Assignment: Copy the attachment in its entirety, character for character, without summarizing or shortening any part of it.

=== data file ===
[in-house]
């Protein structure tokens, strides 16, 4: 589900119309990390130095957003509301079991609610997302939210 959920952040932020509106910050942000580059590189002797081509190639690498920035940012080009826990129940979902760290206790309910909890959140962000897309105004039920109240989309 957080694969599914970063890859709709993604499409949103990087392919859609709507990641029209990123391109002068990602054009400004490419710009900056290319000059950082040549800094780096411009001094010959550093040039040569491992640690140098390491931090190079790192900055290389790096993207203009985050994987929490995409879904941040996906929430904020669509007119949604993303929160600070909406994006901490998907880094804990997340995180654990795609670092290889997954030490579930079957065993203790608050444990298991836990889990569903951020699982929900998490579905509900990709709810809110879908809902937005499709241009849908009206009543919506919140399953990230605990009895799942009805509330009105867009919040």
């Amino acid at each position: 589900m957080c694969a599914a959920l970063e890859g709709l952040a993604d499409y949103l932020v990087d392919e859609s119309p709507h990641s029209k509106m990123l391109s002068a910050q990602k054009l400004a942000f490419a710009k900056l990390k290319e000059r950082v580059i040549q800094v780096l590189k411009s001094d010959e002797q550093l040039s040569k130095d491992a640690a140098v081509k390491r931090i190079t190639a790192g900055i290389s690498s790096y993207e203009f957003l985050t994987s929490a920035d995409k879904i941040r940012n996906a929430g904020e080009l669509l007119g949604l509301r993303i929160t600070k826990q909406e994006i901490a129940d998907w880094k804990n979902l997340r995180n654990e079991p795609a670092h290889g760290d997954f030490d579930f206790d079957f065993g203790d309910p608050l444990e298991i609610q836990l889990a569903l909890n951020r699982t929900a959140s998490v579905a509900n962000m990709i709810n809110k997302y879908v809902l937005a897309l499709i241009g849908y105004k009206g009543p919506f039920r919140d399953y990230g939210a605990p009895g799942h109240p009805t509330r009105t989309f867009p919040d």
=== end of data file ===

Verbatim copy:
[in-house]
């Protein structure tokens, strides 16, 4: 589900119309990390130095957003509301079991609610997302939210 959920952040932020509106910050942000580059590189002797081509190639690498920035940012080009826990129940979902760290206790309910909890959140962000897309105004039920109240989309 957080694969599914970063890859709709993604499409949103990087392919859609709507990641029209990123391109002068990602054009400004490419710009900056290319000059950082040549800094780096411009001094010959550093040039040569491992640690140098390491931090190079790192900055290389790096993207203009985050994987929490995409879904941040996906929430904020669509007119949604993303929160600070909406994006901490998907880094804990997340995180654990795609670092290889997954030490579930079957065993203790608050444990298991836990889990569903951020699982929900998490579905509900990709709810809110879908809902937005499709241009849908009206009543919506919140399953990230605990009895799942009805509330009105867009919040």
């Amino acid at each position: 589900m957080c694969a599914a959920l970063e890859g709709l952040a993604d499409y949103l932020v990087d392919e859609s119309p709507h990641s029209k509106m990123l391109s002068a910050q990602k054009l400004a942000f490419a710009k900056l990390k290319e000059r950082v580059i040549q800094v780096l590189k411009s001094d010959e002797q550093l040039s040569k130095d491992a640690a140098v081509k390491r931090i190079t190639a790192g900055i290389s690498s790096y993207e203009f957003l985050t994987s929490a920035d995409k879904i941040r940012n996906a929430g904020e080009l669509l007119g949604l509301r993303i929160t600070k826990q909406e994006i901490a129940d998907w880094k804990n979902l997340r995180n654990e079991p795609a670092h290889g760290d997954f030490d579930f206790d079957f065993g203790d309910p608050l444990e298991i609610q836990l889990a569903l909890n951020r699982t929900a959140s998490v579905a509900n962000m990709i709810n809110k997302y879908v809902l937005a897309l499709i241009g849908y105004k009206g009543p919506f039920r919140d399953y990230g939210a605990p009895g799942h109240p009805t509330r009105t989309f867009p919040d």